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Archive for 'Letters in the National Archives'

Your Good Friend, Victoria R

Citizen Archivists! You can transcribe this document as part of our #SunshineWeek Transcription Challenge!

The black-bordered letter sent to President Martin Van Buren relayed the official news that the king of the United Kingdom, His Majesty William IV, had died on June 20, 1837. The new monarch was the late king’s niece, 18-year-old Victoria.

Writing on June 23, the young new queen announced the passing of “Our Most Honoured and Beloved Uncle” and advised the President of her own accession to the throne. She assured him “that it will be Our most earnest desire to cultivate and maintain the Relations of Friendship and good Understanding which so happily subsist between the Two Countries.”

At the end of the letter, she signed herself, “Your Good Friend, Victoria R.” Just three days into her nearly 64–year reign, her signature is penned neatly and carefully. In later years, letters from the more mature queen show a looser, more flowing signature.

Several other letters from Victoria and other 19th-century monarchs (in the series “Ceremonial Letters from Great Britain”) are available in the online National Archives catalog. They announce births, deaths, and weddings of members of the royal family and diplomatic appointments. The foreign minister’s signature (Palmerston on this 1837 letter) appears below the monarch’s.

Letter from Victoria R to Martin Van Buren

Page 1 of a letter from Queen Victoria to President Martin Van

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Was Harding’s mistress a spy? The National Archives knows and tells.

Today’s post comes from Miriam Kleiman of the National Archives Public Affairs Staff.

I’ve worked at the National Archives for many years and have always been content with our 13 Presidential libraries (Hoover through Bush 43). Sure, I’ve thought wistfully about a Washington, Adams, or Lincoln Library. But only recently did I long for a Warren G. Harding Library to be part of NARA!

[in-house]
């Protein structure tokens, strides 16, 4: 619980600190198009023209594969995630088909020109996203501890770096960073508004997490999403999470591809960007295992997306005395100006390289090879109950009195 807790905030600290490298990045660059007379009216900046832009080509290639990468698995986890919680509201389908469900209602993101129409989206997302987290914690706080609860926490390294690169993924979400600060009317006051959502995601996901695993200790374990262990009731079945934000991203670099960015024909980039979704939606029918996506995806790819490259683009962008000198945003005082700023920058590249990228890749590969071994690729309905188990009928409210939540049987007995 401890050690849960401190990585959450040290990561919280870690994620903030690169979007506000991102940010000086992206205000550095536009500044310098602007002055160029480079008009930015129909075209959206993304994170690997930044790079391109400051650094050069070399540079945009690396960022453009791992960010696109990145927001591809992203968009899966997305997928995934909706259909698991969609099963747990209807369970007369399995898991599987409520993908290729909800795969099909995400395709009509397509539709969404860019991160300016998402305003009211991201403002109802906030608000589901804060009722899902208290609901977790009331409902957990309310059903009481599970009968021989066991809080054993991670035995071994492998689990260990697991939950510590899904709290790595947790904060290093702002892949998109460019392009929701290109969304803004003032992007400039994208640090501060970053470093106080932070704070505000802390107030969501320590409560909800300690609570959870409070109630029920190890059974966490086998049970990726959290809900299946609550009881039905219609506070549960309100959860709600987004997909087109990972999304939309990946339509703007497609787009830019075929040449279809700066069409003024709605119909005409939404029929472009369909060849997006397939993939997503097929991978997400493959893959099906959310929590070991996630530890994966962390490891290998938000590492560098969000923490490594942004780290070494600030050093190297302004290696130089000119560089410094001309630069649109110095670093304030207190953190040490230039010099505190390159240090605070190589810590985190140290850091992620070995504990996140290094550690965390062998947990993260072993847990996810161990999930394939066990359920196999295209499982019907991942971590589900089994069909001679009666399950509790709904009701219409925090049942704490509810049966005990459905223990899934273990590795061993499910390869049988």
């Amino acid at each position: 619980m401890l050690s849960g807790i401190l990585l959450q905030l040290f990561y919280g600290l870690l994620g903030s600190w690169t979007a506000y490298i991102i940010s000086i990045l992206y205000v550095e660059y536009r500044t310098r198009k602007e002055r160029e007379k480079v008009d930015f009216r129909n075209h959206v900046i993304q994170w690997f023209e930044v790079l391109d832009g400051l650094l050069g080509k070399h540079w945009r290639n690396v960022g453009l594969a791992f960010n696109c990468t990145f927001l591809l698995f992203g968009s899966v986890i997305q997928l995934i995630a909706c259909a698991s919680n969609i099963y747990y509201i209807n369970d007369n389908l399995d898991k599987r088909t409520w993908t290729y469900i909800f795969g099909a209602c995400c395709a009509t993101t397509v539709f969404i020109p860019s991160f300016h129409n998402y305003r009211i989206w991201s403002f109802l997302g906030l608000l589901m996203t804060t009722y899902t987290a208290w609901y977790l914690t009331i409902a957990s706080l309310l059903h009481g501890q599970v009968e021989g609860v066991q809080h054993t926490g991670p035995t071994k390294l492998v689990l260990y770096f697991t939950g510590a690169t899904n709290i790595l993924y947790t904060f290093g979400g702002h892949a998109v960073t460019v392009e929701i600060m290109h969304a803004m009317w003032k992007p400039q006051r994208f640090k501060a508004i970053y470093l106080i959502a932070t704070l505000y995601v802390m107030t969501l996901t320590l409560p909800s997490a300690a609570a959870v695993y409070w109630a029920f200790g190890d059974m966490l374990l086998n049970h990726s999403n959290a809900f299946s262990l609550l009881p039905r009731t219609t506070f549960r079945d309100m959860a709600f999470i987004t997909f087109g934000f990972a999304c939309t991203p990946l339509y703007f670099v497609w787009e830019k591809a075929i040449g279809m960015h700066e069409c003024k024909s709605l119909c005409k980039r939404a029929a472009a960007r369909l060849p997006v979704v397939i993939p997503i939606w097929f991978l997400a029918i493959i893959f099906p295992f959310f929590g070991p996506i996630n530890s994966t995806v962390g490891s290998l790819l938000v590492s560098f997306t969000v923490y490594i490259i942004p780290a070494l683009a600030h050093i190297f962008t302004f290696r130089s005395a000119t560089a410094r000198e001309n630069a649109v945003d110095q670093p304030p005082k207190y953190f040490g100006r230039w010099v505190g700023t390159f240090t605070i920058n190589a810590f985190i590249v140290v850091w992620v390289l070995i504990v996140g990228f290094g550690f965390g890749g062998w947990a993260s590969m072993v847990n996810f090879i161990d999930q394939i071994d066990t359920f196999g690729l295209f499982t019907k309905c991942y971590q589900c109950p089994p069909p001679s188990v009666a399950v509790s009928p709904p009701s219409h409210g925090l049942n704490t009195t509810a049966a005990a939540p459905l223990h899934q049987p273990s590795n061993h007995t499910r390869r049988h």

Warren G. Harding. (111-P-1627, National Archives Identifier 530676)

Warren G. Harding. (111-P-1627, National Archives Identifier 530676)

Our neighbors down the road at the Library of Congress recently shared online more than 1,000 pages of love letters from Warren Gamaliel Harding to his longtime paramour, Mrs. Carrie Fulton Phillips.

I’ve read letters between John and Abigail Adams, and between Harry and Bess Truman. And while interesting, those seem G-rated in comparison to the wild, impassioned, heated, salacious letters (the early 20th-century version of sexting) from Warren to Carrie.

Is this news?

Historic Presidential affairs are not news; we’ve long heard of Harding’s carnal appetite. He boasted to a group of reporters: “It’s a good thing I’m not a woman. I would always be pregnant. I can’t say no.” Even during his Presidency, there were reports of mistresses, dalliances with young aides, and even illegitimate children.

But many of the affairs of other past Presidents didn’t leave a paper trail.

What is unique about this affair is the newly available extensive … [ Read all ]

They “Leaned In” and took action in federal courts

Happy Women’s History Month! Today’s blog post comes from Kristina Jarosik, education specialist at the National Archives at Chicago.

Recently, two powerful women in the Silicon Valley, (Sheryl Sandberg of Facebook and author of Lean In: Women Work and the Will to Lead and Marissa Meyer, CEO of Yahoo) provided the media and the public the opportunity to re-examine the role of women in the workplace. These exchanges, the dawn of Women’s History Month, and the 50th anniversary of the 1964 Civil Rights Act encouraged us to step back “historically” and to look in our stacks for stories of women fighting for equality in the workplace through the federal courts.